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Vladimir Putin has threatened to unleash his arsenal of cluster bombs on Ukraine in retaliation for any attempt by Kyiv to use the same munitions against Russian troops in its counteroffensive.
The White House announced a new US$800 (£611m) million package of military aid for Ukraine in the first week of July.
The US has now spent a total of US$23.5 billion (£17.9bn) on weapons for Kyiv’s army, as it continues its attempts to retake territory from the Russian occupiers.
Included in this latest aid package are cluster bombs, or dual-purpose improved conventional munitions (DPICM) as they are euphemistically called by the US military.
Cluster bombs work by scattering large numbers of tiny bomblets over a wide area, which are supposed to implode on impact.
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They could be a key weapon in helping Ukraine’s army to dislodge Russian troops from their heavily-fortified defensive lines, but are highly controversial.
Many of the bomblets can fail to explode, presenting a long lasting lethal danger to civilians, particularly children, once the fighting is over.
Human rights groups have described cluster munitions as “abhorrent” and even a war crime.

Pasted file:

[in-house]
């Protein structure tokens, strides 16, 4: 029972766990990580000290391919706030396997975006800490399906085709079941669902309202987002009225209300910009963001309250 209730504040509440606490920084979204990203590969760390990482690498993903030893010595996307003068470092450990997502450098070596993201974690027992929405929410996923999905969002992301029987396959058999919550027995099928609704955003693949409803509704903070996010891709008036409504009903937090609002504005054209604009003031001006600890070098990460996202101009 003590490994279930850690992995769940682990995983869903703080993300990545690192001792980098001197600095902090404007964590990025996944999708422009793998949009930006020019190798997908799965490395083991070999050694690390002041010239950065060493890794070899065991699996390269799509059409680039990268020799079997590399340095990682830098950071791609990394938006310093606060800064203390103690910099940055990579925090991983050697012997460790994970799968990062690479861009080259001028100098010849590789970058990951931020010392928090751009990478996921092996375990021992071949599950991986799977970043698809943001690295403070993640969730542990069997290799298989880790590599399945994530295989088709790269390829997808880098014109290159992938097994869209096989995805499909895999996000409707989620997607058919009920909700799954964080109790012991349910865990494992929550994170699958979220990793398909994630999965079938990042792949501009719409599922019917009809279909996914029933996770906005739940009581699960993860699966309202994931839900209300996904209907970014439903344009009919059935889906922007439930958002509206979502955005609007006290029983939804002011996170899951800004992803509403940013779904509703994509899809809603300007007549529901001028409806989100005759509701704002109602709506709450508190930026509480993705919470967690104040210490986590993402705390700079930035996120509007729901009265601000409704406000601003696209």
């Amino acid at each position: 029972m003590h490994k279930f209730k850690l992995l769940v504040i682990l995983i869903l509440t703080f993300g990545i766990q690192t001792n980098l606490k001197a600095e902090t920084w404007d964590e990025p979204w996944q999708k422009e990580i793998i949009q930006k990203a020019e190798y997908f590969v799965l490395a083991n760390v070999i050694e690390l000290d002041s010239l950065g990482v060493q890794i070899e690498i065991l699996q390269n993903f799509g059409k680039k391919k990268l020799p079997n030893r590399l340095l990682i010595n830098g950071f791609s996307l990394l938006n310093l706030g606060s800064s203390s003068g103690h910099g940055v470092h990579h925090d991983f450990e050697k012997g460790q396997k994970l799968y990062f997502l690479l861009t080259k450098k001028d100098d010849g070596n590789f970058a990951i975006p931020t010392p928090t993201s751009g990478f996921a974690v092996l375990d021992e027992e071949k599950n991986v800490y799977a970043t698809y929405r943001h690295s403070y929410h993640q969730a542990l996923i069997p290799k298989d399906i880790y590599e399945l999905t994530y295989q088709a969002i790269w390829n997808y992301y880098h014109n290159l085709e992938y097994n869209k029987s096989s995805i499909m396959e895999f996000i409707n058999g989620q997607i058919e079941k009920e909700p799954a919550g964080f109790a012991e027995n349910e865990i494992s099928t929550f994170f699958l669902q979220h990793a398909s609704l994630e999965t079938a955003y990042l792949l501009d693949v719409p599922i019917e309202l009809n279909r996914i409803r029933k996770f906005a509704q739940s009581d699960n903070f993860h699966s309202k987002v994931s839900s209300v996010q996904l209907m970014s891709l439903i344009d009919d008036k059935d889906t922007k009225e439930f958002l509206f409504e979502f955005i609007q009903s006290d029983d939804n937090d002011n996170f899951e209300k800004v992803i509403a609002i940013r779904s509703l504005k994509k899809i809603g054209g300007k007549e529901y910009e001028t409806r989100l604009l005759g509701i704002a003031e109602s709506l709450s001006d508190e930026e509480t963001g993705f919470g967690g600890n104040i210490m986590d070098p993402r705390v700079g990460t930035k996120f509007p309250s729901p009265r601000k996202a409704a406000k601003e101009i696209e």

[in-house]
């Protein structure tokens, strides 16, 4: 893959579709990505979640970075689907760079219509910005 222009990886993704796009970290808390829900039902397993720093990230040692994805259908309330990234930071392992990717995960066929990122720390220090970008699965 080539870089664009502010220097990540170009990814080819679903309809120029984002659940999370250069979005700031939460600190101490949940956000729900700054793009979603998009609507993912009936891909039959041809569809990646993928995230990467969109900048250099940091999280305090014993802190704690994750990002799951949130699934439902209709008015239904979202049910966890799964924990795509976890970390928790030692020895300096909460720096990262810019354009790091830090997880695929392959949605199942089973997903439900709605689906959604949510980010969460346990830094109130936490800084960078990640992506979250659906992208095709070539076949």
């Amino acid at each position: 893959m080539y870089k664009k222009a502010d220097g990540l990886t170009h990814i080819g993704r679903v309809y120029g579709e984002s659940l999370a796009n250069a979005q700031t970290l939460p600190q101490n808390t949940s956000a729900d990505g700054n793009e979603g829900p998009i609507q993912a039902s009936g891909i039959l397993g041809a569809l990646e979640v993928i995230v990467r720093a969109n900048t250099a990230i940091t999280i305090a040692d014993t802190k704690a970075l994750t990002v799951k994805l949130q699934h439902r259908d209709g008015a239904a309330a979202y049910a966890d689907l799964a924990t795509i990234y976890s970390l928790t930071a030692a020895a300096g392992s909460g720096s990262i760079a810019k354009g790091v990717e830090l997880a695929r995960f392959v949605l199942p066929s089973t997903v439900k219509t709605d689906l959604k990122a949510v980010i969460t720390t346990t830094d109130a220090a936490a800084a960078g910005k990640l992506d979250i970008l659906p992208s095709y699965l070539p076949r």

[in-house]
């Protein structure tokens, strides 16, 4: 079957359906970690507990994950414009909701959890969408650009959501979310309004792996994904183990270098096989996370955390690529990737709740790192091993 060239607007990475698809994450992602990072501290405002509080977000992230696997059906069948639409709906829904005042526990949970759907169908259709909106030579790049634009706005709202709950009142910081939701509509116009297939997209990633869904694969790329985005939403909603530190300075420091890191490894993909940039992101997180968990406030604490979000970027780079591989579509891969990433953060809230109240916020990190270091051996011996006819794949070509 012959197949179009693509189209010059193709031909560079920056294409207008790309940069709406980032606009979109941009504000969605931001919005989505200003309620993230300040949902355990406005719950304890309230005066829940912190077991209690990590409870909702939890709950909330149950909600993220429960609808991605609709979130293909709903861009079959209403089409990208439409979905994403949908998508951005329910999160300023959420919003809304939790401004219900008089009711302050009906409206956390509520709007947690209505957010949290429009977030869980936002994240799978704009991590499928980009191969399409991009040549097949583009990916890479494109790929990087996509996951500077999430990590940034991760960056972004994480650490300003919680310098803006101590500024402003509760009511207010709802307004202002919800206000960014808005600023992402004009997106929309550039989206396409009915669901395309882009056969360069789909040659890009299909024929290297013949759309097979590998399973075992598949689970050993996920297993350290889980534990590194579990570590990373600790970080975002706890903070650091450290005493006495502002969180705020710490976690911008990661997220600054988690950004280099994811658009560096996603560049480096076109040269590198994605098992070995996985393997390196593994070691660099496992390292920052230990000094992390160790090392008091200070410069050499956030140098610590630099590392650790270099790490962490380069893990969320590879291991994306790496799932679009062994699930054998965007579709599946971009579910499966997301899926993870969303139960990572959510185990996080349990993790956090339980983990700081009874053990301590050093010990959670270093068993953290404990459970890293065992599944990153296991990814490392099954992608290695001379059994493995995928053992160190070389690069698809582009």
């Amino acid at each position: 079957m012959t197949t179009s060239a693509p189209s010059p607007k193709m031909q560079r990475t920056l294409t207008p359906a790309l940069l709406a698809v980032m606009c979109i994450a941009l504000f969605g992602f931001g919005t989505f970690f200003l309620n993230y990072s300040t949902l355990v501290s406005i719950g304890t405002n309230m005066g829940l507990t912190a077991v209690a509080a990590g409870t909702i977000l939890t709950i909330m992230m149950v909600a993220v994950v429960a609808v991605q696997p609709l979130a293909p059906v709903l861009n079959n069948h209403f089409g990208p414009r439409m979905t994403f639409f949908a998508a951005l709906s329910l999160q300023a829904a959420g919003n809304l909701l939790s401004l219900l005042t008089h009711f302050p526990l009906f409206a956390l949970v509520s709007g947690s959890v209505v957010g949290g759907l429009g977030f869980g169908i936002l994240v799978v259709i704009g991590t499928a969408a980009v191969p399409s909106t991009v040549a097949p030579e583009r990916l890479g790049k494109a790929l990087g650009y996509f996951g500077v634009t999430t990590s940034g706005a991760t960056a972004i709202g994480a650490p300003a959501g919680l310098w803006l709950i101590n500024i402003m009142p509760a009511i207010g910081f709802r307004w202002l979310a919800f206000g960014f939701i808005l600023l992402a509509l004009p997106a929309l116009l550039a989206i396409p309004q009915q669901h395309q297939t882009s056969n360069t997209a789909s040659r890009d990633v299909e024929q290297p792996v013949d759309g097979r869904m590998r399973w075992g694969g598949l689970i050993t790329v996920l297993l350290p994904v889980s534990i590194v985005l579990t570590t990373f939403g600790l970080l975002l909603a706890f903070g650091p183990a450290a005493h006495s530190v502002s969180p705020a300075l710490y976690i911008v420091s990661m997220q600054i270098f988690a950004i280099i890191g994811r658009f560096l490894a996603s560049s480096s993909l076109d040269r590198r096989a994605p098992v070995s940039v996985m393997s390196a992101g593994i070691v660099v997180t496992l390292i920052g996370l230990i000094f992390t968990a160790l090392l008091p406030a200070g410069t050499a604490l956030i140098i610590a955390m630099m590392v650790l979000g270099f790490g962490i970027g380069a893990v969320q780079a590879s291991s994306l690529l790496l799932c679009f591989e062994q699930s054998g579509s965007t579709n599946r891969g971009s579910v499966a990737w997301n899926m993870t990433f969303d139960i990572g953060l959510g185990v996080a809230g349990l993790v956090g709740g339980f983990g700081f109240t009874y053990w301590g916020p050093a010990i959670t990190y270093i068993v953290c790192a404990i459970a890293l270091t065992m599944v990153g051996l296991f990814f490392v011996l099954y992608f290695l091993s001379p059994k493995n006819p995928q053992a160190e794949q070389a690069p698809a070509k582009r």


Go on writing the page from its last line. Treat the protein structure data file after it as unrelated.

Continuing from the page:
The Russian President has reacted with fury to the US’s decision to supply the munitions, which could be a game changer on the battlefield.
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In a state TV interview, he warned: “Of course, if they are used against us, we reserve the right to take reciprocal action.”
He added Russia had not yet used the weapons despite a “certain shortage of munitions at some point”.
However, Human Rights Watch has claimed the Russians have used cluster munitions since their invasion in February 2022. They said the munitions had already inflicted hundreds of civilian casualties and damaged homes, hospitals and schools.
The organisation also noted that the Ukrainian military had not denied using the weapons as well.
Russian cluster munitions reportedly have a “dud rate” of 40 per cent, meaning large numbers remain a hazard on the ground, whereas the average dud rate is believed to be close to 20 per cent.
The Pentagon estimates its own cluster bomblets have a dud rate of less than 3 per cent.
The US President, Joe Biden, said he had wrestled with the decision for months, but had decided that Ukraine was in urgent need of the weapons due to the rapid depletion of its stocks of conventional artillery shells.
Mr Biden added that it was a temporary measure to allow Kyiv the time to ramp up the production of its own artillery shells.
Military experts believe the cluster bombs could be particularly useful in helping Ukraine’s army to clear the extensive minefields the Russians have laid.
They suggest that by using cluster bombs to suppress enemy fire from the trenches, Ukrainian forces could gain precious time to help them clear their way through mines.
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